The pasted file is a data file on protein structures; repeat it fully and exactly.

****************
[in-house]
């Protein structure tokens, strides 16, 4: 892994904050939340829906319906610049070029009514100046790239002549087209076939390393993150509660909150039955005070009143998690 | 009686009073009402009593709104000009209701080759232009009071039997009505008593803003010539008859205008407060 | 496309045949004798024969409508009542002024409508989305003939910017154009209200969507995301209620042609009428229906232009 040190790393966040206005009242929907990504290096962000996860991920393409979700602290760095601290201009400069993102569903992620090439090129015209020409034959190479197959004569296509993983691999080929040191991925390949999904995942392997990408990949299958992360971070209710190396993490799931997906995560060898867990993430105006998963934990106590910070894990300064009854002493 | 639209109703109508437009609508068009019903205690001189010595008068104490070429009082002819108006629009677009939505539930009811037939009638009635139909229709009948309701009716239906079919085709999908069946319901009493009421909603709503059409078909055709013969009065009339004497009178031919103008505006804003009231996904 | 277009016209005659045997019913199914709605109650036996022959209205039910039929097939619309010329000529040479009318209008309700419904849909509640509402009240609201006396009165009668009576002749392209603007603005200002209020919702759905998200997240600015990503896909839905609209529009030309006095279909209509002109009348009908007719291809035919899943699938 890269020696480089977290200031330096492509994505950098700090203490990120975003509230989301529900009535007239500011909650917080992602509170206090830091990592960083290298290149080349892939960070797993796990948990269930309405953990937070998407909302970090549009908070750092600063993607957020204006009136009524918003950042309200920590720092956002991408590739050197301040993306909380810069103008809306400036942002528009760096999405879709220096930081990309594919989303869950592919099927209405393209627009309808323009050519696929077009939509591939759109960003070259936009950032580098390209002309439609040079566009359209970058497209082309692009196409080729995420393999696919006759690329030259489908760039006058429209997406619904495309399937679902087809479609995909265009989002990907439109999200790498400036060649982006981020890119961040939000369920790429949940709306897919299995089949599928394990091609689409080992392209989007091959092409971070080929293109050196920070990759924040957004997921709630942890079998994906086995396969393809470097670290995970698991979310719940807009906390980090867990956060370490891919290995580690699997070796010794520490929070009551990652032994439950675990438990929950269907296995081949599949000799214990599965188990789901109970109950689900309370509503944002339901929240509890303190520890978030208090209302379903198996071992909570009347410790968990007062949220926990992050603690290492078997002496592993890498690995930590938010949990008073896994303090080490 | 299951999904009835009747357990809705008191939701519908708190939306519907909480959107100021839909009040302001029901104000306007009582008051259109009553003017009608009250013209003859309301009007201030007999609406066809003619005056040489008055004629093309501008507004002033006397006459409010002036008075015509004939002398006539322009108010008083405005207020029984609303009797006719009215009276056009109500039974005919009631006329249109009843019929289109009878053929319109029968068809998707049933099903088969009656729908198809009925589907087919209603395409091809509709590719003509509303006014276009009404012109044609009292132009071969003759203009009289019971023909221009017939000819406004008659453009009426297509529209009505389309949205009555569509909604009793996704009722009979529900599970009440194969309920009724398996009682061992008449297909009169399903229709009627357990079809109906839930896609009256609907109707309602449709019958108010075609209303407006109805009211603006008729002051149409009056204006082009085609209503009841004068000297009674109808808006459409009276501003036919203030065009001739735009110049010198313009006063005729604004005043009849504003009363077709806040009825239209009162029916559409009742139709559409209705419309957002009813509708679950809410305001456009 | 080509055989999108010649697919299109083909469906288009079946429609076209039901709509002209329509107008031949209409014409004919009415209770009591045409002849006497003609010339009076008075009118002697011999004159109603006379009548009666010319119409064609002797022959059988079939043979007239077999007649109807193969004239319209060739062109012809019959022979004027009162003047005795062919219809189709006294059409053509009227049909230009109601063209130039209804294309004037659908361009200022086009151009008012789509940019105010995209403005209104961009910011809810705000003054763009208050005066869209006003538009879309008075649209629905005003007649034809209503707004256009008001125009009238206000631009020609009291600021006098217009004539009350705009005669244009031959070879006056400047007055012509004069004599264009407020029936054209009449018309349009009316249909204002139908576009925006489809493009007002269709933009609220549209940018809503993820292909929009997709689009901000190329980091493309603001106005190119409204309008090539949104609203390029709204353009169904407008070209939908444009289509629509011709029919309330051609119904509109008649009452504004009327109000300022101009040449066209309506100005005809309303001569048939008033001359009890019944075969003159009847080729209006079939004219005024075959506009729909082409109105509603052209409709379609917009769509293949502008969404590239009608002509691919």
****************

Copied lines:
[in-house]
């Protein structure tokens, strides 16, 4: 892994904050939340829906319906610049070029009514100046790239002549087209076939390393993150509660909150039955005070009143998690 | 009686009073009402009593709104000009209701080759232009009071039997009505008593803003010539008859205008407060 | 496309045949004798024969409508009542002024409508989305003939910017154009209200969507995301209620042609009428229906232009 040190790393966040206005009242929907990504290096962000996860991920393409979700602290760095601290201009400069993102569903992620090439090129015209020409034959190479197959004569296509993983691999080929040191991925390949999904995942392997990408990949299958992360971070209710190396993490799931997906995560060898867990993430105006998963934990106590910070894990300064009854002493 | 639209109703109508437009609508068009019903205690001189010595008068104490070429009082002819108006629009677009939505539930009811037939009638009635139909229709009948309701009716239906079919085709999908069946319901009493009421909603709503059409078909055709013969009065009339004497009178031919103008505006804003009231996904 | 277009016209005659045997019913199914709605109650036996022959209205039910039929097939619309010329000529040479009318209008309700419904849909509640509402009240609201006396009165009668009576002749392209603007603005200002209020919702759905998200997240600015990503896909839905609209529009030309006095279909209509002109009348009908007719291809035919899943699938 890269020696480089977290200031330096492509994505950098700090203490990120975003509230989301529900009535007239500011909650917080992602509170206090830091990592960083290298290149080349892939960070797993796990948990269930309405953990937070998407909302970090549009908070750092600063993607957020204006009136009524918003950042309200920590720092956002991408590739050197301040993306909380810069103008809306400036942002528009760096999405879709220096930081990309594919989303869950592919099927209405393209627009309808323009050519696929077009939509591939759109960003070259936009950032580098390209002309439609040079566009359209970058497209082309692009196409080729995420393999696919006759690329030259489908760039006058429209997406619904495309399937679902087809479609995909265009989002990907439109999200790498400036060649982006981020890119961040939000369920790429949940709306897919299995089949599928394990091609689409080992392209989007091959092409971070080929293109050196920070990759924040957004997921709630942890079998994906086995396969393809470097670290995970698991979310719940807009906390980090867990956060370490891919290995580690699997070796010794520490929070009551990652032994439950675990438990929950269907296995081949599949000799214990599965188990789901109970109950689900309370509503944002339901929240509890303190520890978030208090209302379903198996071992909570009347410790968990007062949220926990992050603690290492078997002496592993890498690995930590938010949990008073896994303090080490 | 299951999904009835009747357990809705008191939701519908708190939306519907909480959107100021839909009040302001029901104000306007009582008051259109009553003017009608009250013209003859309301009007201030007999609406066809003619005056040489008055004629093309501008507004002033006397006459409010002036008075015509004939002398006539322009108010008083405005207020029984609303009797006719009215009276056009109500039974005919009631006329249109009843019929289109009878053929319109029968068809998707049933099903088969009656729908198809009925589907087919209603395409091809509709590719003509509303006014276009009404012109044609009292132009071969003759203009009289019971023909221009017939000819406004008659453009009426297509529209009505389309949205009555569509909604009793996704009722009979529900599970009440194969309920009724398996009682061992008449297909009169399903229709009627357990079809109906839930896609009256609907109707309602449709019958108010075609209303407006109805009211603006008729002051149409009056204006082009085609209503009841004068000297009674109808808006459409009276501003036919203030065009001739735009110049010198313009006063005729604004005043009849504003009363077709806040009825239209009162029916559409009742139709559409209705419309957002009813509708679950809410305001456009 | 080509055989999108010649697919299109083909469906288009079946429609076209039901709509002209329509107008031949209409014409004919009415209770009591045409002849006497003609010339009076008075009118002697011999004159109603006379009548009666010319119409064609002797022959059988079939043979007239077999007649109807193969004239319209060739062109012809019959022979004027009162003047005795062919219809189709006294059409053509009227049909230009109601063209130039209804294309004037659908361009200022086009151009008012789509940019105010995209403005209104961009910011809810705000003054763009208050005066869209006003538009879309008075649209629905005003007649034809209503707004256009008001125009009238206000631009020609009291600021006098217009004539009350705009005669244009031959070879006056400047007055012509004069004599264009407020029936054209009449018309349009009316249909204002139908576009925006489809493009007002269709933009609220549209940018809503993820292909929009997709689009901000190329980091493309603001106005190119409204309008090539949104609203390029709204353009169904407008070209939908444009289509629509011709029919309330051609119904509109008649009452504004009327109000300022101009040449066209309506100005005809309303001569048939008033001359009890019944075969003159009847080729209006079939004219005024075959506009729909082409109105509603052209409709379609917009769509293949502008969404590239009608002509691919």